Want Ads

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For other uses, see Want ad (disambiguation).
"Want Ads"
Single by Honey Cone
from the album Sweet Replies/Soulful Tapestry, (1971)
A-side "Want Ads"
B-side "We Belong Together"
Released April 1971
Format Vinyl single
Recorded Detroit, Michigan, 1971
Genre R&B/Soul/Funk
Length 3:10 ("Soulful Tapestry" version)
2:45 ("Sweet Replies" version)
Label Hot Wax
Writer(s) Greg Perry, Barney Perkins, and General Norman Johnson
Producer(s) Greg Perry
Honey Cone singles chronology
"Girls, It Ain't Easy"
(1969)
"Want Ads"
(1971)
"Stick-Up"
(1971)

"Want Ads" was a million-selling Number 1 pop and R&B hit recorded by female group, Honey Cone for their third album Sweet Replies and also appears on their fourth album Soulful Tapestry (both 1971 releases). The song on the Detroit-based Hot Wax label was written by Greg Perry, General Norman Johnson and Barney Perkins. It was produced by staff producer, Greg Perry.

"Want Ads" was released as the first single from Soulful Tapestry in the United States in the spring of 1971 (see 1971 in music). It reached the top of the Billboard Hot 100 for one week and topped the R&B singles chart for three weeks in the United States, becoming the group's most successful single and their only number one placement on the pop charts.

Song information[edit]

Initially, Perry and Johnson had written a song for a female singer called "Stick Up",but the two decided that the song wasn't substantial enough so they re-wrote it with a change in chord progressions and new lyrics.[1] With the catchy opening line of "Wanted, young man, single and free," "Want Ads" was born.

The idea for the song started when studio engineer Barney Perkins, while looking through the classified section of a newspaper, suggested that someone write a song about want ads. Perry, as producer and songwriter for the project, felt that the idea might work. The duo brought in Johnson, leader of Chairmen of the Board, to contribute to the writing, after co-writing "Somebody's Been Sleeping (In My Bed)" (a number 8 hit) with Perry for the Hot Wax group, 100 Proof (Aged in Soul).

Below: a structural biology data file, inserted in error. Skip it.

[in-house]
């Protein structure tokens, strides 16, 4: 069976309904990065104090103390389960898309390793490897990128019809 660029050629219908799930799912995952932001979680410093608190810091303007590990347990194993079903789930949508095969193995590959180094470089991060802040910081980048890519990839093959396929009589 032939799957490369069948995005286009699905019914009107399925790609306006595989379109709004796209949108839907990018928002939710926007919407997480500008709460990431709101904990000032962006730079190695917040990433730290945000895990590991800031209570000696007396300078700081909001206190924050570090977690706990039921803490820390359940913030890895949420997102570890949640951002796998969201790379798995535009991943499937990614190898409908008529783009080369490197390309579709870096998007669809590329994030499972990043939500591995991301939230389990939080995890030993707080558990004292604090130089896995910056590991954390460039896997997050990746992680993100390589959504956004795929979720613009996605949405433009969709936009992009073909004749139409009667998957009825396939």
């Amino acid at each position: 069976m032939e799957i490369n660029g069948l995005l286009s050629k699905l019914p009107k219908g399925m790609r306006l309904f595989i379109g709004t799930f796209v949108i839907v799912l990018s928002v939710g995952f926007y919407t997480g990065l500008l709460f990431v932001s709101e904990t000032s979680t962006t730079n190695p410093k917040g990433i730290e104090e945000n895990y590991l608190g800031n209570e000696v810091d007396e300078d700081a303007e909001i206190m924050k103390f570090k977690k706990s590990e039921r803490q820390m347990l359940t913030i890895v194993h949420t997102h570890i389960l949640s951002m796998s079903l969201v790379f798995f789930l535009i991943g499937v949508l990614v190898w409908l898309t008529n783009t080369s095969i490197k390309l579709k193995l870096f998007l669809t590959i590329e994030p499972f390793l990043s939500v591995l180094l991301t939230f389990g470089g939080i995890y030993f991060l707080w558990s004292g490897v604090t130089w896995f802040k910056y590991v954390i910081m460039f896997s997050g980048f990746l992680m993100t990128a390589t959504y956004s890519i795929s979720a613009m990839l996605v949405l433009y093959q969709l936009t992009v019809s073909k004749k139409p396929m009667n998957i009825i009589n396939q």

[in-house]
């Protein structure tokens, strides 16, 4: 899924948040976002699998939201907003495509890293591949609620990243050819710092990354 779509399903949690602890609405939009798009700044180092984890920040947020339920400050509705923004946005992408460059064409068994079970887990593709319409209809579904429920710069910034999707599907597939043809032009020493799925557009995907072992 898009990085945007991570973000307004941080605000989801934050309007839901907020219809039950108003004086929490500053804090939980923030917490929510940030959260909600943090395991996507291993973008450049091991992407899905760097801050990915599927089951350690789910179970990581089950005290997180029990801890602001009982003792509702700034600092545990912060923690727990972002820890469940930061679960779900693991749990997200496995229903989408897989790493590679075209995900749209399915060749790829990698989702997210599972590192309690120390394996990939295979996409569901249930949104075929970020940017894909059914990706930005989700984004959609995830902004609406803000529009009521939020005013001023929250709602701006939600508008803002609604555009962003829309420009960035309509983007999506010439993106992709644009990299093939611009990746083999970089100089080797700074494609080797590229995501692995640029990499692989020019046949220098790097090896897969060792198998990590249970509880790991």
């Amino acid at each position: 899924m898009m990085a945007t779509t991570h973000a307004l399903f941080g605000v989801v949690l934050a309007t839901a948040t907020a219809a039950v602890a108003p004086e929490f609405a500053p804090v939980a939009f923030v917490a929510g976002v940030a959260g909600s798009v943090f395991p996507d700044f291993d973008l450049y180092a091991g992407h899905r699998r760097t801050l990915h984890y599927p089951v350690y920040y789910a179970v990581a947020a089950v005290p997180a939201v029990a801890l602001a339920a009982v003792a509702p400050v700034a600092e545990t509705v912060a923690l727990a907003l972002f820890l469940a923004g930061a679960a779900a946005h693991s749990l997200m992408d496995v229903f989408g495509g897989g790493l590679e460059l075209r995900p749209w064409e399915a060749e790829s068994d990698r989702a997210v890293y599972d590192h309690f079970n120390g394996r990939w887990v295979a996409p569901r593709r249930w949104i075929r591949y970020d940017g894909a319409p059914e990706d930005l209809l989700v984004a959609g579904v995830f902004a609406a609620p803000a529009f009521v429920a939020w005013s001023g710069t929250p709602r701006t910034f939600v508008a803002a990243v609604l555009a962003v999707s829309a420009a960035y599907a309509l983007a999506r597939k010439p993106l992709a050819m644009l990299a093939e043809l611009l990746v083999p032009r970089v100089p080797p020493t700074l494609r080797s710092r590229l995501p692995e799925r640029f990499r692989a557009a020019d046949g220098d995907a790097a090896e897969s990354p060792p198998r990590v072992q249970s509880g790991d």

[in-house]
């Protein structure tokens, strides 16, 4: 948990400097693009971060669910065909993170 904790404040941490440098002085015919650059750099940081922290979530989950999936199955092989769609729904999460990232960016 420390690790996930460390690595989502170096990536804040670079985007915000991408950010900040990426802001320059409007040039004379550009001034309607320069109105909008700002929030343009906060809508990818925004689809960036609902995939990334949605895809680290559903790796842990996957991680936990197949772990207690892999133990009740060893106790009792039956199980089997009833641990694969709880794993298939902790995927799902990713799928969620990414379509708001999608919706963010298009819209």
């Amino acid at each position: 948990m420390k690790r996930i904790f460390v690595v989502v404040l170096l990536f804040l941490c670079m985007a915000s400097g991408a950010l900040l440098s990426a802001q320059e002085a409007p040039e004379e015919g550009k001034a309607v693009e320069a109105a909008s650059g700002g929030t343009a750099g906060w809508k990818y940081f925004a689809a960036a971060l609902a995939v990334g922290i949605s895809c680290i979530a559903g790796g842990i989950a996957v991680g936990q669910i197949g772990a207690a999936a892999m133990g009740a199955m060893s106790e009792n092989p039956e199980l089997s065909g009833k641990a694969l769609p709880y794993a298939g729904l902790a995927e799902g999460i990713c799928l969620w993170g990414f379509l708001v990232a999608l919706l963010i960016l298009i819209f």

The song was first recorded by another Hot Wax/Invictus act, Glass House (the group responsible for the top 10 R&B single, "Crumbs Off the Table") led by Freda Payne's younger sister, Scherrie Payne. Payne didn't like the song and with Perry being equally unsatisfied with that version, she and Freda recorded the song themselves. Still unsatisfied, Payne later suggested that Honey Cone lead singer Edna Wright record it after she had passed through the studio.[2] The initial version of the song, titled "Stick Up," would eventually be recorded and released as the group's follow up to "Want Ads." It would peak at #11 on the pop charts in August and #1 on the R&B charts in September.


This song was covered by Ullanda McCullough and made into a disco song for her 1979 album "Love Zone" and by Taylor Dayne in 1988 for her hugely successful debut album Tell It to My Heart. The song was later used as a sample in "Heaven," Mary Mary's 2005 lead-off single from their self-titled third studio album. The single made history breaking and setting records when it remained at number one for nine consecutive weeks on the Billboard Gospel Radio chart back in 2005. Edna Wright also makes a brief cameo appearance at the end of the music video singing along to the chorus and lip-synching to her own sampled vocals.

Chart performance[edit]

"Want Ads" debuted on the Billboard Hot 100 at number 79 on April 10, 1971. Within nine weeks on the chart, "Want Ads" was at the number one position for the week starting June 12.[1] The song also remained number one on the R&B singles chart for three non-consecutive weeks for the week starting May 29, 1971 and after being bumped for one week by Aretha Franklin's rendition of Simon and Garfunkel's Bridge over Troubled Water, the song re-positioned at number one for two more weeks starting June 12 through June 19.[3]

The song would go on to receive gold certification selling more than one million units in the U.S. The song's popularity had DJs playing the long version that was available on the Soulful Tapestry album. This was rare at the time. The song is said to have been a major contributor to the structure, sound, and grit of the pre-disco movement that would rock the popular music world.[2]

Chart positions[edit]

Charts Peak
position
U.S. Billboard Hot 100 1
U.S. Billboard Hot Soul Singles 1

Credits and personnel[edit]

  • Lead vocals: Edna Wright
  • Background vocals: Shellie Clark, Carolyn Willis
  • Engineer: Barney Perkins
Preceded by
"Brown Sugar" by The Rolling Stones
Billboard Hot 100 number-one single
June 12, 1971 (one week)
Succeeded by
"It's Too Late / I Feel the Earth Move" by Carole King
Preceded by
"Bridge over Troubled Water" by Aretha Franklin
Billboard's Best Selling Soul Singles number-one single
May 29, 1971 (one week)
Succeeded by
"Bridge over Troubled Water" by Aretha Franklin
Preceded by
"Bridge over Troubled Water" by Aretha Franklin
Billboard's Best Selling Soul Singles number-one single
June 12, 1971 (two weeks)
Succeeded by
"Don't Knock My Love (Pt.1)" by Wilson Pickett

See also[edit]

Notes[edit]

  1. ^ a b Bronson, Fred. "Want Ads". Super Seventies. 1988. Retrieved December 28, 2006.
  2. ^ a b Hogan, Ed. "Want Ads". Allmusic. Retrieved December 28, 2006.
  3. ^ R&B number-one hits of 1971 (USA). Retrieved December 28, 2006.

External links[edit]

See also[edit]